What Is Spelt Bread?
Spelt bread is any bread in which spelt, an ancient type of wheat, acts as a major ingredient. This bread is rich in protein, magnesium, and B vitamins, as well as fiber. Spelt bread tends to be nuttier-tasting and less bitter than conventional whole wheat bread. Working with spelt can be more difficult than working with refined or whole grain flour from regular wheat, as spelt contains less gluten. Without special care, this grain tends to produce a dense, heavy loaf.
A staple grain in Europe between the Bronze Age and Medieval period, spelt is now grown in only a few areas. It is a hybrid of a domesticated wheat variety and wild goat grass, and first appeared about 8,000 years ago. Sometimes confused with emmer wheat, this grain is currently produced only as a specialty and health food crop.
Whole grain spelt contains about 60% carbohydrates, 17% protein, 9% fiber, and 3% fat. Conventional wheat flour contains between 5% and 15% protein, with bread and pasta flours being highest in this nutrient. As of 2011, 100 grams (3.75 ounces) of uncooked spelt contains 32% of the US daily recommended intake of thiamin, 46% of the niacin, and 38% of magnesium. Spelt flour is almost always sold unrefined.
Spelt grains taste similar to other species of wheat, but their seed coatings contain less tannin than conventional red wheat. This produces a less bitter, less earthy flavor, similar to that of white whole wheat. Spelt is also notable for its nut-like taste, which combines well with that of other whole grains, including rye and conventional wheat.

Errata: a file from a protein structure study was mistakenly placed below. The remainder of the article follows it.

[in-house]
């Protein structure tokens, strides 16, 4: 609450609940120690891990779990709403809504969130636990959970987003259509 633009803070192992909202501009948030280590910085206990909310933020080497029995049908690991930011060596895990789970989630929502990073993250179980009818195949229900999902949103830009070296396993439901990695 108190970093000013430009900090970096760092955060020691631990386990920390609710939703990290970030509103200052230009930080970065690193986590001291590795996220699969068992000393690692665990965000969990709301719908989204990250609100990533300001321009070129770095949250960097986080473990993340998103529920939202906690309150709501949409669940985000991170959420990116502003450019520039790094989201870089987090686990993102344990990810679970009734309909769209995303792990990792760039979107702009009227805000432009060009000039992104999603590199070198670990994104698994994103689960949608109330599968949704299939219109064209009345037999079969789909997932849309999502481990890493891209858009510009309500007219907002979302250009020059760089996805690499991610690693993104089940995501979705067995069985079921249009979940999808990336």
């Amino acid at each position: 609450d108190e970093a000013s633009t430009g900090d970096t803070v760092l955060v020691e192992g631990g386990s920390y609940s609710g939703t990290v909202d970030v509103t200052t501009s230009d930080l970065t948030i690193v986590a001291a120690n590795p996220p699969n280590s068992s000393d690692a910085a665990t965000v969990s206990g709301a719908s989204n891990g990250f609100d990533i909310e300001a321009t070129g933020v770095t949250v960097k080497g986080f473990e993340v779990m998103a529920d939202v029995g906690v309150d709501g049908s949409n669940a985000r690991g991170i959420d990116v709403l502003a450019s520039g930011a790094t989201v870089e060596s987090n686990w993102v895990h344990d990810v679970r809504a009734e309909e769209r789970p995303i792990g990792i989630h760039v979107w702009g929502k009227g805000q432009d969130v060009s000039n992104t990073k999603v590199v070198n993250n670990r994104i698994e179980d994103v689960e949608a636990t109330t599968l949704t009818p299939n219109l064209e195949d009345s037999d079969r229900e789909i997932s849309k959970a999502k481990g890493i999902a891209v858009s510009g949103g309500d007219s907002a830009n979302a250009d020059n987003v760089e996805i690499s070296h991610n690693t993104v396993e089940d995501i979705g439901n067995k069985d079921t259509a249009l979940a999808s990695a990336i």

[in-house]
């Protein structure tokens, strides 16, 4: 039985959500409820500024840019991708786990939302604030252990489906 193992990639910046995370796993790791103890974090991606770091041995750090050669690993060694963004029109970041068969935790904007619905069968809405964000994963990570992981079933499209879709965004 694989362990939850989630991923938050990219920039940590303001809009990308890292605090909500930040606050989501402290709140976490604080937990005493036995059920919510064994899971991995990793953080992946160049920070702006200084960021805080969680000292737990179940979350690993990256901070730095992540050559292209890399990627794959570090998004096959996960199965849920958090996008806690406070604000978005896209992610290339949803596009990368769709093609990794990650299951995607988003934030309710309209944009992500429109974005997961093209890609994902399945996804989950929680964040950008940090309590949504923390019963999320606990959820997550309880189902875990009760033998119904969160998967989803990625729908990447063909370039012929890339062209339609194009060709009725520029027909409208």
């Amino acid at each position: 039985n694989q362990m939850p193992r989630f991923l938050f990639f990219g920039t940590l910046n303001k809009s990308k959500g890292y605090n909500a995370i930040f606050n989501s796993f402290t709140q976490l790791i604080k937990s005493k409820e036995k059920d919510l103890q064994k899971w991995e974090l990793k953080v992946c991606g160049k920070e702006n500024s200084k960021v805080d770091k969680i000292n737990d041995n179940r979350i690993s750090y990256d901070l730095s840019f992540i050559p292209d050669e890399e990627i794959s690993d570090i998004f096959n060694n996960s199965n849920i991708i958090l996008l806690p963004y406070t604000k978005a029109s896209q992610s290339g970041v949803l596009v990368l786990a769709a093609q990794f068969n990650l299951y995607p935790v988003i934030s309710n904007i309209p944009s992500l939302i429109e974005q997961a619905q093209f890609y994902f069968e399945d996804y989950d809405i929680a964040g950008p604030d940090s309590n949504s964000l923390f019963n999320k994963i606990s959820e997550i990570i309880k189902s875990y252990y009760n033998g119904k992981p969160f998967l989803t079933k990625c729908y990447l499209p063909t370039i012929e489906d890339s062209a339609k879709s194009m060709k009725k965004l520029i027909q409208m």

Making spelt bread successfully requires practice and some basic knowledge of gluten. While this grain is high in protein, only a small percentage of that protein takes the form of gluten. Gluten normally acts as the strengthening agent in bread, allowing it to hold gas and rise effectively. Spelt bread's reduced gluten levels result in stickier doughs and a denser end result.
Some special techniques allow bakers to produce spelt loaves with a similar texture to that of conventional wheat bread. These include mixing the spelt flour with an equal amount of conventional wheat flour, closely monitoring hydration levels, and using a reduced kneading time. A long rise, like the ones usually used for sourdough, can also improve gluten levels, producing a softer, lighter bread with a slightly tart flavor.
When I make spelt bread, I like to add a little bid of sweetness to the recipe. This can be done by adding about a fourth of a cup of sugar or several teaspoons of honey to the mixture. The addition of sweet flavor to a spelt bread recipe will tone down and compliment the earthy flavor of this dense bread.
If you are trying spelt bread for the first time, you should try whole wheat bread first to see if you like it. If you don't like the rich, hearty flavor of whole wheat bread, you probably won't like spelt bread.
Post your comments